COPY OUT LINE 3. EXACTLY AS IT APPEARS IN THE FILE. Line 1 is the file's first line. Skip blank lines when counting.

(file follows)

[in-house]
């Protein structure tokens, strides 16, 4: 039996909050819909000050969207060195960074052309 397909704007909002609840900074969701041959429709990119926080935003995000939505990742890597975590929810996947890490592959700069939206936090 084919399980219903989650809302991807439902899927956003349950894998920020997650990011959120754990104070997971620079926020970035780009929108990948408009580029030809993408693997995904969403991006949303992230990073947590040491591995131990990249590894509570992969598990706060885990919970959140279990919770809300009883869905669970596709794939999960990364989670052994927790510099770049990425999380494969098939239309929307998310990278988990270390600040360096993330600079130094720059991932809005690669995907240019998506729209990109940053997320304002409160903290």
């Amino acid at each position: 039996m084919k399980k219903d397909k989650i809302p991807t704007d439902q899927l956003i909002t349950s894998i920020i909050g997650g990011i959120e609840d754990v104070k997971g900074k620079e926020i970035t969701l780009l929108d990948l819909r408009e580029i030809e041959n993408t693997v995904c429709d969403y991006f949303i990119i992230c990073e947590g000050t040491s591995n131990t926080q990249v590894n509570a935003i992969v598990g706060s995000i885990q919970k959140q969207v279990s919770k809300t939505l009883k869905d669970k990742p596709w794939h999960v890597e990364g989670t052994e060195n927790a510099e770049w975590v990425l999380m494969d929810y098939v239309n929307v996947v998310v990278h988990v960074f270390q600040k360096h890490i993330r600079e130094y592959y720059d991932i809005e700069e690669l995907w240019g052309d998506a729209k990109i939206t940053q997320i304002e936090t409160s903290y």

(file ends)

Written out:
């Amino acid at each position: 039996m084919k399980k219903d397909k989650i809302p991807t704007d439902q899927l956003i909002t349950s894998i920020i909050g997650g990011i959120e609840d754990v104070k997971g900074k620079e926020i970035t969701l780009l929108d990948l819909r408009e580029i030809e041959n993408t693997v995904c429709d969403y991006f949303i990119i992230c990073e947590g000050t040491s591995n131990t926080q990249v590894n509570a935003i992969v598990g706060s995000i885990q919970k959140q969207v279990s919770k809300t939505l009883k869905d669970k990742p596709w794939h999960v890597e990364g989670t052994e060195n927790a510099e770049w975590v990425l999380m494969d929810y098939v239309n929307v996947v998310v990278h988990v960074f270390q600040k360096h890490i993330r600079e130094y592959y720059d991932i809005e700069e690669l995907w240019g052309d998506a729209k990109i939206t940053q997320i304002e936090t409160s903290y």